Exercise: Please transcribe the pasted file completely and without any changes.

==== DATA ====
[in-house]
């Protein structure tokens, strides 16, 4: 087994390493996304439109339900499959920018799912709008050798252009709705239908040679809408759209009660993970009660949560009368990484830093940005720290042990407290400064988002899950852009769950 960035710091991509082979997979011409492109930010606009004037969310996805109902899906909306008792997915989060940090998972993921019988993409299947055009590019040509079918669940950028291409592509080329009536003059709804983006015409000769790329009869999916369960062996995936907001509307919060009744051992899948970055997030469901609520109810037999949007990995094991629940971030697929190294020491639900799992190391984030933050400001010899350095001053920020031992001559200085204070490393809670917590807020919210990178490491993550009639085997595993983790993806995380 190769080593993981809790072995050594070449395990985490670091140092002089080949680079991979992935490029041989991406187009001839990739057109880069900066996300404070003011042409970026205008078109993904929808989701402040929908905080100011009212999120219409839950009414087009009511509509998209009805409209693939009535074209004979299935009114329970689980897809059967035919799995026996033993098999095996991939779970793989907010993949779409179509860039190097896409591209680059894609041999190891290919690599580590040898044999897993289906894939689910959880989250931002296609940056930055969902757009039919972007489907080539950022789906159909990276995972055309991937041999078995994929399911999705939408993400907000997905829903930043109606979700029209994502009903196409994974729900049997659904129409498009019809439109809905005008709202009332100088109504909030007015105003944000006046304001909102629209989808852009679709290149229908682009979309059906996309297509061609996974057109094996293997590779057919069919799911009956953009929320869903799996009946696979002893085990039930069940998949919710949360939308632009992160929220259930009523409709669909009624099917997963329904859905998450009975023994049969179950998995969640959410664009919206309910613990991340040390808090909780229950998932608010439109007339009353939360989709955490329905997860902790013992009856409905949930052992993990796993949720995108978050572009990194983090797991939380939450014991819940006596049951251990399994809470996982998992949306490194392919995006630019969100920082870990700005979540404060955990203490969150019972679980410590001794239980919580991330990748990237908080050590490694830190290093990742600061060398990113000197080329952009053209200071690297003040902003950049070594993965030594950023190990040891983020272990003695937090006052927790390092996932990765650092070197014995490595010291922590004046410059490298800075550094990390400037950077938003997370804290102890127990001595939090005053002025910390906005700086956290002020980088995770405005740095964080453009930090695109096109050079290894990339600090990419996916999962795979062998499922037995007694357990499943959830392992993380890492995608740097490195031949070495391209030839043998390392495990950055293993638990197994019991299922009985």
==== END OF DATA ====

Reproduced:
[in-house]
């Protein structure tokens, strides 16, 4: 087994390493996304439109339900499959920018799912709008050798252009709705239908040679809408759209009660993970009660949560009368990484830093940005720290042990407290400064988002899950852009769950 960035710091991509082979997979011409492109930010606009004037969310996805109902899906909306008792997915989060940090998972993921019988993409299947055009590019040509079918669940950028291409592509080329009536003059709804983006015409000769790329009869999916369960062996995936907001509307919060009744051992899948970055997030469901609520109810037999949007990995094991629940971030697929190294020491639900799992190391984030933050400001010899350095001053920020031992001559200085204070490393809670917590807020919210990178490491993550009639085997595993983790993806995380 190769080593993981809790072995050594070449395990985490670091140092002089080949680079991979992935490029041989991406187009001839990739057109880069900066996300404070003011042409970026205008078109993904929808989701402040929908905080100011009212999120219409839950009414087009009511509509998209009805409209693939009535074209004979299935009114329970689980897809059967035919799995026996033993098999095996991939779970793989907010993949779409179509860039190097896409591209680059894609041999190891290919690599580590040898044999897993289906894939689910959880989250931002296609940056930055969902757009039919972007489907080539950022789906159909990276995972055309991937041999078995994929399911999705939408993400907000997905829903930043109606979700029209994502009903196409994974729900049997659904129409498009019809439109809905005008709202009332100088109504909030007015105003944000006046304001909102629209989808852009679709290149229908682009979309059906996309297509061609996974057109094996293997590779057919069919799911009956953009929320869903799996009946696979002893085990039930069940998949919710949360939308632009992160929220259930009523409709669909009624099917997963329904859905998450009975023994049969179950998995969640959410664009919206309910613990991340040390808090909780229950998932608010439109007339009353939360989709955490329905997860902790013992009856409905949930052992993990796993949720995108978050572009990194983090797991939380939450014991819940006596049951251990399994809470996982998992949306490194392919995006630019969100920082870990700005979540404060955990203490969150019972679980410590001794239980919580991330990748990237908080050590490694830190290093990742600061060398990113000197080329952009053209200071690297003040902003950049070594993965030594950023190990040891983020272990003695937090006052927790390092996932990765650092070197014995490595010291922590004046410059490298800075550094990390400037950077938003997370804290102890127990001595939090005053002025910390906005700086956290002020980088995770405005740095964080453009930090695109096109050079290894990339600090990419996916999962795979062998499922037995007694357990499943959830392992993380890492995608740097490195031949070495391209030839043998390392495990950055293993638990197994019991299922009985």